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From The Socialist newspaper, 14 August 2009

Labour history comment

Bryan Stanley's canonisation

By Tony Mulhearn

The psychology of the New Labour apologists deserves some deep analysis. Jane Kennedy, Labour MP for Liverpool Wavertree, alarmed that her parliamentary seat was in jeopardy following Gordon Brown's European election calamity, hastily resigned her ministerial post. In reply to those charging her with disloyalty she declared that her credentials and loyalty were established in her fight against Militant, forerunner of the Socialist Party.

We now have the eulogy to Bryan Stanley, whose death was reported in the Guardian. He died on 19 July 2009. Perhaps not one of the great historical Labour movement legends, he nevertheless occupied an important position as general secretary of the Post Office Engineering Union (POEU) from 1972 to 1983. That was a decade of turbulent class struggle.

Edward Heath's Tory government implemented draconian laws against trade unions, and suffered defeat in the first great miners' strike of the decade.

Labour's James Callaghan applied wage restraint and monetarist policies between 1976 and 1979, later to be adopted by Mrs Thatcher's government after Callaghan's defeat following the 'winter of discontent.' This was when mainly low-paid public sector workers struck against Callaghan's wage restraint policy.

Then there was Thatcher's attack on the public sector with her policy of privatisation and 'rationalisation' of British Telecoms. Bryan Stanley's union members were a juicy target for her private business friends, as well as the Tories' re-application of the most draconian trade union laws in the western world, which still remain on the statute book after 12 years of New Labour government.

However, in the Guardian's obituary, apart from a reference to Stanley's membership of CND and his opposition to the EEC, there is little mention of his role in the class struggle. In a eulogy penned by Claire Ward, devout New Labour neoliberalist and MP for Watford, she described how, after retiring from the union, in his role as leader of Hertsmere borough council he led the fight to save Elstree studio from the property developers and it is now home to such shows as Big Brother and Who Wants to be a Millionaire?

She fulsomely quotes from the book The Hammer of the Left by John Golding, right-wing successor to Stanley as general secretary of the POEU: "Stanley vowed to defend Labour against the militants and Trotskyites, and worked with...Neil Kinnock to defeat the left..."

Co-author of the obituary was Geoffrey Goodman a former industrial editor, columnist and assistant editor of the Daily Mirror. He previously reported for the Daily Herald, the News Chronicle and the Guardian, and was founding editor of the British Journalism Review, where he remains the emeritus chairman.

Clearly a man of substantial intellect. He wrote: "The most important achievement in Bryan Stanley's tenure of office as general secretary of the POEU was his leadership in the trade union fightback against the militant left domination of Labour's NEC following the defeat of the Callaghan government in 1979." He then quotes Labour leader Neil Kinnock: "Stanley's role in fighting Militant was terrific."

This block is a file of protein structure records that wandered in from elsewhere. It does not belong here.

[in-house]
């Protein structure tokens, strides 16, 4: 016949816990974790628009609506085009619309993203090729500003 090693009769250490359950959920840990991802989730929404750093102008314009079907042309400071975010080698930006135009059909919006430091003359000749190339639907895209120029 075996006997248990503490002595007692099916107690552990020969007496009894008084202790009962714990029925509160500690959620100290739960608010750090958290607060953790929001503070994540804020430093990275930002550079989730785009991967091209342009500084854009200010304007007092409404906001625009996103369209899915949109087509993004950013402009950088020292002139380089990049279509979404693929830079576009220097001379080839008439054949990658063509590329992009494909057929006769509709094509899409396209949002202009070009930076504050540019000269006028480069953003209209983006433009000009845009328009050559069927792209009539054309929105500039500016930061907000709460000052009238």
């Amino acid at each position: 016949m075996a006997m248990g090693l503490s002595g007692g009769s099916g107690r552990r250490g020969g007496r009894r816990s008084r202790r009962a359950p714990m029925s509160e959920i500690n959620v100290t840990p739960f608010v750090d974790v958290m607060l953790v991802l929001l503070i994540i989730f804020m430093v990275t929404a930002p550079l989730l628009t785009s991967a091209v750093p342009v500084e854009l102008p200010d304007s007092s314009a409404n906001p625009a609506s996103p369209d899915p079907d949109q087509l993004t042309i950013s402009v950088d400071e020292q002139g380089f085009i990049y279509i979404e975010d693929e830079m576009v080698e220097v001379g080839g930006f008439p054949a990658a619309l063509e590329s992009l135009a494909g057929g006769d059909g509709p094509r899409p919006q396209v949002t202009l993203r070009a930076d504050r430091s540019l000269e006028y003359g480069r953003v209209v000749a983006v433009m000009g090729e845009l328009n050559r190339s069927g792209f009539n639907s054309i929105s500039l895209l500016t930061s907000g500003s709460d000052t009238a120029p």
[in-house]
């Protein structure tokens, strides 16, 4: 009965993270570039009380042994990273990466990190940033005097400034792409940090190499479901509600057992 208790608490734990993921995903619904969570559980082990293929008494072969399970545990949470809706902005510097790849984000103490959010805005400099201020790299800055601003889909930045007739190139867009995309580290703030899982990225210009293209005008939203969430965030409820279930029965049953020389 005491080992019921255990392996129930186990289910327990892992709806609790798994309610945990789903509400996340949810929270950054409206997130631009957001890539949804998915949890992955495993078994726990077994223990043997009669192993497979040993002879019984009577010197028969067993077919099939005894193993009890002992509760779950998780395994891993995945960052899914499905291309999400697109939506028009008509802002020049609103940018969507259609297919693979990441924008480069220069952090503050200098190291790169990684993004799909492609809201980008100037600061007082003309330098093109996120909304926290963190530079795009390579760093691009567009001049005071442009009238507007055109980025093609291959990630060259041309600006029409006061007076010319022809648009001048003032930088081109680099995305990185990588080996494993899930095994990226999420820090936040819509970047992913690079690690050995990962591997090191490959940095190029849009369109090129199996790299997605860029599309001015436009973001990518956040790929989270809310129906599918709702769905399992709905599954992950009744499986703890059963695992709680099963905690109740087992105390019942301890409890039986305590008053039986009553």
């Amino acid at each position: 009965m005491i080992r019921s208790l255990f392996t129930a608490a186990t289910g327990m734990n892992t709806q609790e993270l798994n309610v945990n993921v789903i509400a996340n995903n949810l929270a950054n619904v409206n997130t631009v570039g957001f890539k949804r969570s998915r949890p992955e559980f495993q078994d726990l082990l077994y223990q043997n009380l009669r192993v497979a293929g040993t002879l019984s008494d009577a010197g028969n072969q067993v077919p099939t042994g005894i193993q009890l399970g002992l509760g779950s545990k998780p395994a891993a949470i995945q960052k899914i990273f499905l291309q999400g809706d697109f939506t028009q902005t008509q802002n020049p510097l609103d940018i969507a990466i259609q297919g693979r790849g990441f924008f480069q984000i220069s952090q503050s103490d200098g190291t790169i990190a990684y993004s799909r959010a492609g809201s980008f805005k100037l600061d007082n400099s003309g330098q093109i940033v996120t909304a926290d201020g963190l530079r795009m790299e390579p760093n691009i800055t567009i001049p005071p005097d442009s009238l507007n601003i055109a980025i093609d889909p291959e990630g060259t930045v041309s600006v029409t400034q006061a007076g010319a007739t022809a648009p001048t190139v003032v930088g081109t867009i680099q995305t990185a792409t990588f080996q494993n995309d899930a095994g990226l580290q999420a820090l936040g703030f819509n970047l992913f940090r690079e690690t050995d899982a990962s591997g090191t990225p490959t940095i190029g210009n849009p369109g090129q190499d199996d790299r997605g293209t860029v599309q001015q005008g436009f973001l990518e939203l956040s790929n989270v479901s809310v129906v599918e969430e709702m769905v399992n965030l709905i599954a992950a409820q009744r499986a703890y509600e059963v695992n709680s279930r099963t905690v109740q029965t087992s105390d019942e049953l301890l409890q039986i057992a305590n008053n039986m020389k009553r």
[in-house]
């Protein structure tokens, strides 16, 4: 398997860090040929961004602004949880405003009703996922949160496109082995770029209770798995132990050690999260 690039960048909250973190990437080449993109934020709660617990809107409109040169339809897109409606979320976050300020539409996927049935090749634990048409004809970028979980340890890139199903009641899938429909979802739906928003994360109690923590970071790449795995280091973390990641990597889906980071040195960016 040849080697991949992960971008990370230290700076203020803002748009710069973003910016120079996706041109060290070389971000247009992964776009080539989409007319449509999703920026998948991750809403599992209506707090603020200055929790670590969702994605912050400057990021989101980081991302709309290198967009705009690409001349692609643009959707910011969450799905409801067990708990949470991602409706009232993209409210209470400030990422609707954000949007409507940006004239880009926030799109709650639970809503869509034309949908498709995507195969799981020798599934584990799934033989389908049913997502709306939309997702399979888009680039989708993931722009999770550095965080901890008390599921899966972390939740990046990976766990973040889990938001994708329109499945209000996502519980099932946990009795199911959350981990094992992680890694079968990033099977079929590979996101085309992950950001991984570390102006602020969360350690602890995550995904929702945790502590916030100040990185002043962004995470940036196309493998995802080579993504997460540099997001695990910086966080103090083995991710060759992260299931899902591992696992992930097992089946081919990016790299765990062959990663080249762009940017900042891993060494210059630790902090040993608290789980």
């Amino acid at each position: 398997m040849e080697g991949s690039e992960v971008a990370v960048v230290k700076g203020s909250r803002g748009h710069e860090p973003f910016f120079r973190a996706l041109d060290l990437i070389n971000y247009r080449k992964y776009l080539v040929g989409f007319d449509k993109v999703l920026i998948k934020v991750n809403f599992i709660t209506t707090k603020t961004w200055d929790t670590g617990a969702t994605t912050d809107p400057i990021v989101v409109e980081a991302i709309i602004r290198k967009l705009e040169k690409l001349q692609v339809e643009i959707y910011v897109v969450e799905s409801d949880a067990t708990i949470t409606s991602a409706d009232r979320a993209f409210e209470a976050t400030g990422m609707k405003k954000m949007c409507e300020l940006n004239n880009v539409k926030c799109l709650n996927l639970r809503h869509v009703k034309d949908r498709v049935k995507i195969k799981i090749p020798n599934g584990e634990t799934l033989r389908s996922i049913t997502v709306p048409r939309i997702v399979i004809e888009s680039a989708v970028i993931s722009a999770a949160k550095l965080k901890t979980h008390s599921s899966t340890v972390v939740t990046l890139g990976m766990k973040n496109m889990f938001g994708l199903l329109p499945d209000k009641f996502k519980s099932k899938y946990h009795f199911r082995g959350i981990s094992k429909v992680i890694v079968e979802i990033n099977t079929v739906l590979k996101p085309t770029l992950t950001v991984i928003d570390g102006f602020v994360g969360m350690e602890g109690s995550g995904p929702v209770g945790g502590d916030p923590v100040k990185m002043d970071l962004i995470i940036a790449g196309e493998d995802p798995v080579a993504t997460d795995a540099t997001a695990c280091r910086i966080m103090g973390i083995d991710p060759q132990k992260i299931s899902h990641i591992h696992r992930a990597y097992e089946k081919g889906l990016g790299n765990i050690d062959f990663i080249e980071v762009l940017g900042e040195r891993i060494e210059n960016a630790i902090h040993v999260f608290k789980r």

Witch hunts

Incredibly, apologists for capitalism like these authors, suffering from political myopia, elevate the fight against Militant to that of a titanic accomplishment.

Yet they completely fail to comprehend that the actions of people like Bryan Stanley, who they laud and praise, are precisely the actions which have led to the grotesque parody of a Labour Party that we see today. They unleashed a right-wing witch hunt which has ultimately destroyed Labour as the political voice of the working class.

Symbolically the right wing's first act in November 1985, following the expulsion of the Militant editorial board two years earlier, was to close down the Liverpool District Labour Party, a vibrant and democratic workers' organisation which led the fight against Thatcher's attack on Liverpool City Council in 1983 to 1987.

Their actions have produced an empty shell of a party, without a shred of credibility in the eyes of the working masses, shown by the appalling result for Labour in the recent European and local elections.

Their outlook confirms the accepted axiom of Marxism, that conditions determine consciousness. As long as people like the authors of Bryan Stanley's obituary maintain a lucrative stake in the system, they will continue to praise the right-wing witch hunters of the past. They, eagerly accepting their instructions from newspaper barons and those of wealth and privilege, surgically sliced from the Labour Party any democratic structures, policies or members which could threaten the ascendancy of a hardened right wing clique. This, while welcoming into the Party the direct agents of capitalism who enthusiastically transformed the Labour Party into a lap dog of big business.

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Bryan Stanley's canonisation


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